A Happy Life At Home

This is an excerpt from a book I am writing on ministry.

Nothing can replace time spent with your wife and kids, and it is a rare pastor who can get through life without feeling guilty over the times he has missed with his immediate family.  There is no way out of it, you and your family will sacrifice to be in the ministry, and you should. 

 

There is probably nothing better for your physical heart than to have a happy home life.  If you are in love with your wife, and she loves you, and if you enjoy your children and they delight for you to be home and involved in their lives, this indeed is joy.  There is so much to oppose the achievement of this in modern ministry life.  I will try to give some ideas to make it possible….

  1. Let’s be counter intuitive, to have a happy home you must not make an idol out of it.  Your wife and family have to see you leading them to something greater than time with you, or seeing themselves indulged with all of your attention.  The call of God, missions, ministry, commitment to a local church, justice, the poor, and love for others has to be the value system on which our families are built.  If you don’t want self-centered children than you have to model it, and far too often our quest for a good quality of life is in reality nothing but self-love.
  2. To have a happy home you have to love your wife.  If you want your children to respect you, honor your wife.  If you want respect from your wife, learn to listen to her and take her opinions seriously. If you want your children to be polite, teach them to respect and honor their mother.  Insist on obedience and respect in the home from your children and do not allow signs and acts of rebellion in their early years to go unchecked; it will pay off when they are teens.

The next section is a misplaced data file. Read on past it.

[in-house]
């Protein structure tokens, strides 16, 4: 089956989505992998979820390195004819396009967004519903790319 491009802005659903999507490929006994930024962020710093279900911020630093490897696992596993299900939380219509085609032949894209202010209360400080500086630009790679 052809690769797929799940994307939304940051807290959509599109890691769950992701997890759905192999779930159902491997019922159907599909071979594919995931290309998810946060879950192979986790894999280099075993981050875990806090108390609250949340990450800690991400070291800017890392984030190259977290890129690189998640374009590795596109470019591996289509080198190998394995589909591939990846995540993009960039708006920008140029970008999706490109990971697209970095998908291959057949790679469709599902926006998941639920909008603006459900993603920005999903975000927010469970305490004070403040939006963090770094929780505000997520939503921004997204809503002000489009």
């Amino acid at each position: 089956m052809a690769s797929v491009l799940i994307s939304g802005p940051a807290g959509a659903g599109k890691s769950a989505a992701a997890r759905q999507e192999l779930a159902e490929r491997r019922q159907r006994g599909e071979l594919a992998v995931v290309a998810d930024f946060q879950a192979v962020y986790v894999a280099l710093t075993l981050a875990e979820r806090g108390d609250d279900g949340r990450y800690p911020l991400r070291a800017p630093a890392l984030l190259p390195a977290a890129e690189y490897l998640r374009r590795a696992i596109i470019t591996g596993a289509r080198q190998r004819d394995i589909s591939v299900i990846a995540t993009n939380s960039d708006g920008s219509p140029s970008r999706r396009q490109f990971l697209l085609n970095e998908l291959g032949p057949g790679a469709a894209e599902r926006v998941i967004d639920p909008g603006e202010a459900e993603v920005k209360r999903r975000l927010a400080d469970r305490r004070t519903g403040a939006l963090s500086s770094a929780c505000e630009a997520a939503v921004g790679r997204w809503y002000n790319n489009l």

3. Being full of anger and giving yourself over to rage at home is neither healthy nor a testimony to your children.  Many pastors are driven people, often frustrated, and sometimes way too demanding of their wives and children.  Rage, bellowing and yelling, being controlling, and overly strict is not the same as discipling your children.  Do not call them names, except those of endearment (idiot, meathead, lazy, fool, and your mother’s child are not included).  Love and patience with affection works wonders.
  4. Nothing can replace time spent with your wife and kids, and it is a rare pastor who can get through life without feeling guilty over the times he has missed with his immediate family.  There is no way out of it, you and your family will sacrifice to be in the ministry, and you should.  However, that means the times you should set apart to be with them should be sacred to you, so set apart the time and fight hard to protect it.  I failed often at this, as do many pastors, and lay people who must work long hours and sometimes work more than one job to keep their families financially afloat.